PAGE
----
3) Differing recruiting methods of subjects. Some studies recruited children (randomly, I assume), and let them all play the same game for 10 minutes, whereupon they were asked to grade how they felt on a verbal scale. Other studies investigated children who often played violent games, compared to other (non-gaming?) children.

For instance (citation, from Newswise):

In another study of over 600 8th and 9th graders, the children who spent more time playing violent video games were rated by their teachers as more hostile than other children in the study. The children who played more violent video games had more arguments with authority figures and were more likely to be involved in physical altercations with other students. They also performed more poorly on academic tasks.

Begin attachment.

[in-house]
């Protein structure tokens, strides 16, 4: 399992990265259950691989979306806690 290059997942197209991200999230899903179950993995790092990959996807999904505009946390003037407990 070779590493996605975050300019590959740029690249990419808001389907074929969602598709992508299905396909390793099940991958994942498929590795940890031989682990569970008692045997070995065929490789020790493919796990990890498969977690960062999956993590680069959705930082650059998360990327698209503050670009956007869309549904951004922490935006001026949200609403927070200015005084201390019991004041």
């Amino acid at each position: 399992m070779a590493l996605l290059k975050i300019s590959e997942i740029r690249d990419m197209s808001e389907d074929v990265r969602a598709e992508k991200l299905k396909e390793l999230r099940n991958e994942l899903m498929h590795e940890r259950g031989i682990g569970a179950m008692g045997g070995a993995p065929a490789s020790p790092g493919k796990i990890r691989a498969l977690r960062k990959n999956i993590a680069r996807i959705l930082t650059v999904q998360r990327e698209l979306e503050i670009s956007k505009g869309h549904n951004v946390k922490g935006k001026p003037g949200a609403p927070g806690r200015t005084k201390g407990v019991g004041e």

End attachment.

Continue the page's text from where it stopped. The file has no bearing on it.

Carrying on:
Does it sound like damning evidence to you? If so, consider this: "Children who perform badly in school have more arguments with authority figures and are more likely to be involved in physical altercations with other students. They also tend to play more violent computer games than other children". Same information, different wording. (And the situation in the first sentence sounds familiar). Y'know, with all the pent-up frustration from school/authority/peer pressure, I'd probably enjoy playing violent games to let off some steam myself. And if frustrated children play more violent games, of course you will have more frustrated children in your sample when you specifically recruit players of "violent games". Duh.